Huffpost Healthy Living
The Blog

Featuring fresh takes and real-time analysis from HuffPost's signature lineup of contributors

Sophia Yin Headshot

Animal Behavior: Teaching Rover to Race to You on Cue

Posted: Updated:

2010-07-13-Aug22PMLucy_406_thumb.jpg

The problem with speaking English instead of using made-up words is that we assume our pets know what we mean. We say, "Sit" and expect Fido to drop his derrier, but the command Fido's learned is "sit, sit, sit, SIT!"

Then once he's done the deed, we praise with "Goodsit," when just "Good" would do, thinking that Fido understands that "good" modifies the word "sit." Do we think "Gooddown," or "Goodstay" would cause him to walk away confused, or that "Goodgirl" would cause a boy bowser to develop a gender identity problem?

These minor language misconceptions probably seem moot; however, when the message we want to convey is for Fido to come right away, proper communication may save the day. If Fido could race over every time we called, imagine the possibilities.

When Fido darts out an open door, you could call him once and he'd speed to your side instead of thinking that your call was his cue to lead you on a game of chase. Or at the dog park when he sniffs a mound of manure, one call would mean "hurry back right away" rather than "return at your leisure after you roll in the stinky stool."

How can you get such a rapid recall? You can start by making yourself more interesting then a pile or poop ... or a neighborhood dog, or any other distraction that Fido finds more entertaining than you. Here's how.

Start with Fido on a leash in a quiet, distraction-free setting and give him a few tasty bite-sized treats so that he knows you're up to some fun. Then, when you have his attention, suddenly run backwards a few steps and say "Fido, come." Your sharp movement should stimulate him to want to play. As he closes in, hold the treat at his nose level so he keeps all four feet on the floor and give him the treat when he catches up.

This step sounds simple but at least half of your friends are already messing up. First, be sure you say "Fido, come," only once if your goal is that he comes the first time. That is, quell that irresistible urge to blabber his name and the cue word repeatedly. Second, make sure your summon sounds like an invitation to play rather than a roll call on death row. Your goal is to teach Fido that running to you is more fun than a romp with fellow rovers not a sentence of doom.

Once you know you have this part down because every time you call, Fido immediately runs over, you can up the ante by expecting him to sit in front of you. No need to say "sit." Using your treat as a lure, just silently guide his nose up when he reaches you so the weight shifts onto his back legs putting him into sit position. Now, the new meaning of "come" is to race over and sit in front. To make this into a real game, turn and run away a short distance when you call him so the exercise is involves a short chase. When he catches up, stop so that he can sit in front of you and receive his treat.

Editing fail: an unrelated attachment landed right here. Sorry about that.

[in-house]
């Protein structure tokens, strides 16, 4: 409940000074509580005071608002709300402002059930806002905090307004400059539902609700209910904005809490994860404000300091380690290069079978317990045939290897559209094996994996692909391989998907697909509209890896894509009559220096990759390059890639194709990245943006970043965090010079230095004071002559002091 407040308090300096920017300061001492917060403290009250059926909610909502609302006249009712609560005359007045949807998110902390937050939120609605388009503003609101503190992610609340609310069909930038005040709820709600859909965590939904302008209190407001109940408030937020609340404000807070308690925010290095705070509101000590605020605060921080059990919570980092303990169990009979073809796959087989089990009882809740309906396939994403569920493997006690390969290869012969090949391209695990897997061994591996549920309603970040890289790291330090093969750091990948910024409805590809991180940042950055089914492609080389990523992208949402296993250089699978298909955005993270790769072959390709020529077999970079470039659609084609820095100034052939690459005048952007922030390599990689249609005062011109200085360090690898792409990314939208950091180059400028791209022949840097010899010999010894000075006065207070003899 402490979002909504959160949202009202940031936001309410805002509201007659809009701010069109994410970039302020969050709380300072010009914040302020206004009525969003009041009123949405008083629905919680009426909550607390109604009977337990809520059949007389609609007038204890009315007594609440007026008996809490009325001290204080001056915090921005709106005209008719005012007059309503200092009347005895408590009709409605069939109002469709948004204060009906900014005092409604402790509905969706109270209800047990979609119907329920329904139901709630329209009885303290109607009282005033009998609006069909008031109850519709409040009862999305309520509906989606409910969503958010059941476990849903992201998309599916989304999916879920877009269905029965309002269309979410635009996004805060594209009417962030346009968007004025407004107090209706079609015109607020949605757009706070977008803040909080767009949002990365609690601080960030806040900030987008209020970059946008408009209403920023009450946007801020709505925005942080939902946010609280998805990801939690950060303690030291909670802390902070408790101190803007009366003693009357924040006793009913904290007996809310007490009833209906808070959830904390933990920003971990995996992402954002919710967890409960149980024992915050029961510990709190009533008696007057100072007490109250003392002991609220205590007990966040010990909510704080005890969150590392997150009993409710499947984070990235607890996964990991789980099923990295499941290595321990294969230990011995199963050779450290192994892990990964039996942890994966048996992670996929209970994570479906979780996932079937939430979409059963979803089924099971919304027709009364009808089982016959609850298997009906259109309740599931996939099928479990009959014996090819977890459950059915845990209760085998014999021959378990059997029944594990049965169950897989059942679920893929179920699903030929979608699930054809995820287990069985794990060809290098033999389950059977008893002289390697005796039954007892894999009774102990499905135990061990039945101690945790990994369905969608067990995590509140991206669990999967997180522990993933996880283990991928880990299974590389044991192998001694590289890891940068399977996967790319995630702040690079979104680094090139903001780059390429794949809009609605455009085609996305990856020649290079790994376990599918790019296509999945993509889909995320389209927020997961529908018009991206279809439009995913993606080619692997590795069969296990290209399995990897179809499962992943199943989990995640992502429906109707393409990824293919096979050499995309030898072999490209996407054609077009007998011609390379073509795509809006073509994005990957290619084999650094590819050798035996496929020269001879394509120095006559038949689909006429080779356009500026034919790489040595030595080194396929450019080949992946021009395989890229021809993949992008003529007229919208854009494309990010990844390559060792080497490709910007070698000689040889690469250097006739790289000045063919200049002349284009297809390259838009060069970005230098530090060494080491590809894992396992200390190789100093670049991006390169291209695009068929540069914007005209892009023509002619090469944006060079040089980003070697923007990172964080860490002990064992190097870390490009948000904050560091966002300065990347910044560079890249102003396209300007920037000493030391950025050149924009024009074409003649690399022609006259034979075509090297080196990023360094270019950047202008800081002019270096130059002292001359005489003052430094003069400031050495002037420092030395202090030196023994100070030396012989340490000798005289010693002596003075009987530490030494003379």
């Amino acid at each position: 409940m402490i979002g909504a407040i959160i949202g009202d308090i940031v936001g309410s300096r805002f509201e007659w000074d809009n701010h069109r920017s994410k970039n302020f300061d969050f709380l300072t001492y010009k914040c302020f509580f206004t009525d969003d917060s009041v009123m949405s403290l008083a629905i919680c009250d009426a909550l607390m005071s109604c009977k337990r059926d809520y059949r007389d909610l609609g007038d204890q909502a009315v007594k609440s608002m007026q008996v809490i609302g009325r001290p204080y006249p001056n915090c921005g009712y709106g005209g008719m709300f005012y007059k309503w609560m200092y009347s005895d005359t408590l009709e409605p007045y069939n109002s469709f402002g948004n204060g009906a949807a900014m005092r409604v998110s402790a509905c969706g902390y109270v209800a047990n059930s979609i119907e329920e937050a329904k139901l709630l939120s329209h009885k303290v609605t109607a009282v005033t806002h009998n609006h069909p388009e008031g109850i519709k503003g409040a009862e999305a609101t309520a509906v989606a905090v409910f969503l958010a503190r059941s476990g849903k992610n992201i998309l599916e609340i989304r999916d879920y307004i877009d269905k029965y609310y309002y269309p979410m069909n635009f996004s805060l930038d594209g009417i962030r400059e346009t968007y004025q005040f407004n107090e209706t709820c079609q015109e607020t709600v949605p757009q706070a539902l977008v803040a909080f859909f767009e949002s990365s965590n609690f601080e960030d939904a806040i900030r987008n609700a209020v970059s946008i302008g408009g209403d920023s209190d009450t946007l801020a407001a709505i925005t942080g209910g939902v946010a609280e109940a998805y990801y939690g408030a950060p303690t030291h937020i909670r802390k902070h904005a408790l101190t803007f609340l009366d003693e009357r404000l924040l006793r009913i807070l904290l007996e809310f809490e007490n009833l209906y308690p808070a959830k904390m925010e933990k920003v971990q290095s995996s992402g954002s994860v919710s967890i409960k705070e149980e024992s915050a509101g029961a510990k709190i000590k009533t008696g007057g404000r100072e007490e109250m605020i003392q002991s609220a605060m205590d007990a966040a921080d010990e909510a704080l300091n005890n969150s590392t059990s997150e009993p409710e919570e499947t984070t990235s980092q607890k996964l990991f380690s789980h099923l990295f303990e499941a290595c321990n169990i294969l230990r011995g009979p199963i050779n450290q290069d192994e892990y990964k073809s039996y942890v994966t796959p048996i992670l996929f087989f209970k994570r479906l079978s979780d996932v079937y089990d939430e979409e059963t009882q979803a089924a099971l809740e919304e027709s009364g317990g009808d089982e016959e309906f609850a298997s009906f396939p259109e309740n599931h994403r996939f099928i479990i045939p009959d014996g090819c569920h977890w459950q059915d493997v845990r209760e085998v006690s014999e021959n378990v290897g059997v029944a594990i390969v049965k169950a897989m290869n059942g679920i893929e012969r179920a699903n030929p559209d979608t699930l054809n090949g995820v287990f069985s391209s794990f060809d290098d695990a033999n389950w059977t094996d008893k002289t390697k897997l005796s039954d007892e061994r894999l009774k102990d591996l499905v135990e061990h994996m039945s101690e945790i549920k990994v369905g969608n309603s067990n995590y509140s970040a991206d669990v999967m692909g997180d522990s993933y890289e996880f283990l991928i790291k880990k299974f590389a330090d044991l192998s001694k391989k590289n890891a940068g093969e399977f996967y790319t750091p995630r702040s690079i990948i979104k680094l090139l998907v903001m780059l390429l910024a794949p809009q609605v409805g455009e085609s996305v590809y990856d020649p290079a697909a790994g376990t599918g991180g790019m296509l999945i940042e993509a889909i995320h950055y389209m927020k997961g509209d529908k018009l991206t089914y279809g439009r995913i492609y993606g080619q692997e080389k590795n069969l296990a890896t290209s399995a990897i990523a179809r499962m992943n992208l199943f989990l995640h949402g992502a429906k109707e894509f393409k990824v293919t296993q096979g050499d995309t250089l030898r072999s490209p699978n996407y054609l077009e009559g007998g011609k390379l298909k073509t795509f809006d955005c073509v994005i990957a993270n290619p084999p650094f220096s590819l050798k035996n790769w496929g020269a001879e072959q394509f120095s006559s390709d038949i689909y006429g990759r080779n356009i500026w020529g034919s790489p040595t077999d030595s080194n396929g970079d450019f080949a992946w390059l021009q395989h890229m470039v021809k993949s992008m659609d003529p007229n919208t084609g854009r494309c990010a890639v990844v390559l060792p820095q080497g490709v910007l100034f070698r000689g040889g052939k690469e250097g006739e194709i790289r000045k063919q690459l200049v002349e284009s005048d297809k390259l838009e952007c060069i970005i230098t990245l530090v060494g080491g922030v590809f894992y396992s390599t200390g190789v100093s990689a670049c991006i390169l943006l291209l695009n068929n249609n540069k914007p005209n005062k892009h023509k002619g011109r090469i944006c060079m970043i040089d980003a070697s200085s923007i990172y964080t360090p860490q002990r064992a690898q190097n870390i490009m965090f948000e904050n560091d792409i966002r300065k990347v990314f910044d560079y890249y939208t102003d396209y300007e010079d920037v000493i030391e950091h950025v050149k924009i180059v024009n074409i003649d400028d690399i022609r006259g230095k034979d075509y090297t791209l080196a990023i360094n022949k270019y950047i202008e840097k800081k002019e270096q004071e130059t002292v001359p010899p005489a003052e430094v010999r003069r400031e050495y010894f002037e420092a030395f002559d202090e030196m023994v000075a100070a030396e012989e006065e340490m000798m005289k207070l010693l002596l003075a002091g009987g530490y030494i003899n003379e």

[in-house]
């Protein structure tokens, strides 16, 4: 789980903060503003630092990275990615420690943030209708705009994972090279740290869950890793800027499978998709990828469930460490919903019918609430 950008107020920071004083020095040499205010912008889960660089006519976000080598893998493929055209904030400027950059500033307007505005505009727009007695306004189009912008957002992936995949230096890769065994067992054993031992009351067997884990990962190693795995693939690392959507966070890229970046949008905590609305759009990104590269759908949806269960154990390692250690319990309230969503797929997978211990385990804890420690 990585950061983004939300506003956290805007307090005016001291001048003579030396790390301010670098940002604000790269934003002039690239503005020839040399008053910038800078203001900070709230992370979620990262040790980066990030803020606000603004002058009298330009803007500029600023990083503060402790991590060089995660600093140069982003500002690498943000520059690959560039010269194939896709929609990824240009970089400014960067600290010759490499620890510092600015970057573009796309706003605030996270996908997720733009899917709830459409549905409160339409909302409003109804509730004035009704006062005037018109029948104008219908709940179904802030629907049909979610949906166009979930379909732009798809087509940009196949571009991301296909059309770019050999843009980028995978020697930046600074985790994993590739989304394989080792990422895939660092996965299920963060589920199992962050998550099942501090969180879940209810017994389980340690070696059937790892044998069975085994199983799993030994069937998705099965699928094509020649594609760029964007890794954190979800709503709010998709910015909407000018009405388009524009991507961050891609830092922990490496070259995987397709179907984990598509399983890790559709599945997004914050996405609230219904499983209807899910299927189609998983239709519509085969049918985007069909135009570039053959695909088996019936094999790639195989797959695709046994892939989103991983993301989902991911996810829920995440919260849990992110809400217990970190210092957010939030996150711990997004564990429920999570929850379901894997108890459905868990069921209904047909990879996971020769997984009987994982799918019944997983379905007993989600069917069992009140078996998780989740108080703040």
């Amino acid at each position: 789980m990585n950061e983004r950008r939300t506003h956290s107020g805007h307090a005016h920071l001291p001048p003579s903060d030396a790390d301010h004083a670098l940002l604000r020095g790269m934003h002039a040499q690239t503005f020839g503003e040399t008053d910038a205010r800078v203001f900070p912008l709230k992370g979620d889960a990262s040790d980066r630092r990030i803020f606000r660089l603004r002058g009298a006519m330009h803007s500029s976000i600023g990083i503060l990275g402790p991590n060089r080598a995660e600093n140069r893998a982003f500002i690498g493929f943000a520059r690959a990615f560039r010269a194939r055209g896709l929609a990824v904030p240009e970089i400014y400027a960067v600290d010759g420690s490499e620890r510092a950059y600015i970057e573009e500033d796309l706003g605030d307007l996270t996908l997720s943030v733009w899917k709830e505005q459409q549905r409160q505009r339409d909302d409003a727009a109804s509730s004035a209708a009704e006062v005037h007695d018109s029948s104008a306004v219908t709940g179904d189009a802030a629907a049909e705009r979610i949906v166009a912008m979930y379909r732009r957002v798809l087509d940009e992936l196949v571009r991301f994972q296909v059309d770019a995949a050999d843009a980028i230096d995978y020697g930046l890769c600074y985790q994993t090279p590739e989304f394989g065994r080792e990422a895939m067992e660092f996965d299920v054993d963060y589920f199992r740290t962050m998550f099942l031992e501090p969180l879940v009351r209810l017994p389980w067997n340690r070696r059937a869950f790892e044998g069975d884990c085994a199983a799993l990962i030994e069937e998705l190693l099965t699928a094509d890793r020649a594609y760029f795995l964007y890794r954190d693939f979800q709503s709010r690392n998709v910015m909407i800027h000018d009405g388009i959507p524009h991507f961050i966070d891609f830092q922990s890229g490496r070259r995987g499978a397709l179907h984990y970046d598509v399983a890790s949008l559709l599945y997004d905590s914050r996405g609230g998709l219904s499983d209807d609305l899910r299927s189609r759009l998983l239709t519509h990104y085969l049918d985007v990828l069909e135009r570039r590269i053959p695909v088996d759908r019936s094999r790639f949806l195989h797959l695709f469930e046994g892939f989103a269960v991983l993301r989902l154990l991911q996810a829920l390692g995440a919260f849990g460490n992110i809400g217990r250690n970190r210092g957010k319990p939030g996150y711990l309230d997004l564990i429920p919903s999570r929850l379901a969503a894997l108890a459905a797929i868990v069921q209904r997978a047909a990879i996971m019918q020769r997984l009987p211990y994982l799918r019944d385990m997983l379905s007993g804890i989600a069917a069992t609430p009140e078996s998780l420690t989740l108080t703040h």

The next step is to add mild distractions such as a toy or bone on the ground or other family members playing nearby. Walk towards the distraction and before Fido becomes too engrossed, call him and run away so you lead him in a chase. If you call soon enough and have practiced the earlier steps well, he'll immediately race after you. Cheer him on so he knows for sure he's having fun and give him his treat when he catches up.

Repeat this game with different distractions starting with easy and progressing to more difficult. Randomly practice at home and when on walks so he never knows when to expect you to break out in play.

At this point many owners mistakenly let their dogs run off-leash at the dog park. There, Fido frequently comes when called giving the owner the false idea that he has the exercise down pat. But like the running back who breaks 100 yards per game but fumbles on all the key plays, Fido's perfect except when it's really important. He always comes running but sometimes not until after he finishes rolling in the dead rat, after he aggressively approaches and barks at other dog owners, or after he runs halfway across the street.

To prepare Fido to recall reliably off leash, practice all of the earlier exercises on a long leash until "coming" when called even with tempting distractions become his habit. And, make sure that once he's with you, he's happy to stay focused on you until you give him the okay to do his own thing again. Gradually graduate to more distractions such as toys, new scents and even other dogs. This may take a little longer than you first thought, but by being consistent, careful, and always expecting him to come when you call just once, you'll develop a Fido who understands what you really want. For more information and step-by-step photos, visit drsophiayin.com.

Originally appeared in the San Francisco Chronicle in March 1, 2003.
© 2003 Sophia Yin, DVM, MS

From Our Partners